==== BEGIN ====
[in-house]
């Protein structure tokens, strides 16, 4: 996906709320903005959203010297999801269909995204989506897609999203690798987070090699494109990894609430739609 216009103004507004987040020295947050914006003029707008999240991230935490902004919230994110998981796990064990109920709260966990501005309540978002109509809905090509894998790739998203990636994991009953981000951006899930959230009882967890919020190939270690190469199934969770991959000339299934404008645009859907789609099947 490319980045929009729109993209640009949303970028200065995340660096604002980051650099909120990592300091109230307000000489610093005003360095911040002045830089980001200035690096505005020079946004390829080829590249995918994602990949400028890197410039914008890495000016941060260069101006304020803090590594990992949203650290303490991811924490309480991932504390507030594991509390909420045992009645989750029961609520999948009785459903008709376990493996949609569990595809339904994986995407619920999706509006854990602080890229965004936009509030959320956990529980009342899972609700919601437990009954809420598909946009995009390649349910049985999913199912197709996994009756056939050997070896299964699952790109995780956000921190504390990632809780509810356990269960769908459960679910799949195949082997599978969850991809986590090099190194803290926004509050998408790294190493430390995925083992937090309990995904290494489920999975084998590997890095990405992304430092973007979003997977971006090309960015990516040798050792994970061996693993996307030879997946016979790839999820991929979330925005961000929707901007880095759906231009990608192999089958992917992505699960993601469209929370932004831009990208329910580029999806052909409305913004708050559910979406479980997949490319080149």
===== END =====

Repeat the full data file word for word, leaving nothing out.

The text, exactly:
[in-house]
């Protein structure tokens, strides 16, 4: 996906709320903005959203010297999801269909995204989506897609999203690798987070090699494109990894609430739609 216009103004507004987040020295947050914006003029707008999240991230935490902004919230994110998981796990064990109920709260966990501005309540978002109509809905090509894998790739998203990636994991009953981000951006899930959230009882967890919020190939270690190469199934969770991959000339299934404008645009859907789609099947 490319980045929009729109993209640009949303970028200065995340660096604002980051650099909120990592300091109230307000000489610093005003360095911040002045830089980001200035690096505005020079946004390829080829590249995918994602990949400028890197410039914008890495000016941060260069101006304020803090590594990992949203650290303490991811924490309480991932504390507030594991509390909420045992009645989750029961609520999948009785459903008709376990493996949609569990595809339904994986995407619920999706509006854990602080890229965004936009509030959320956990529980009342899972609700919601437990009954809420598909946009995009390649349910049985999913199912197709996994009756056939050997070896299964699952790109995780956000921190504390990632809780509810356990269960769908459960679910799949195949082997599978969850991809986590090099190194803290926004509050998408790294190493430390995925083992937090309990995904290494489920999975084998590997890095990405992304430092973007979003997977971006090309960015990516040798050792994970061996693993996307030879997946016979790839999820991929979330925005961000929707901007880095759906231009990608192999089958992917992505699960993601469209929370932004831009990208329910580029999806052909409305913004708050559910979406479980997949490319080149």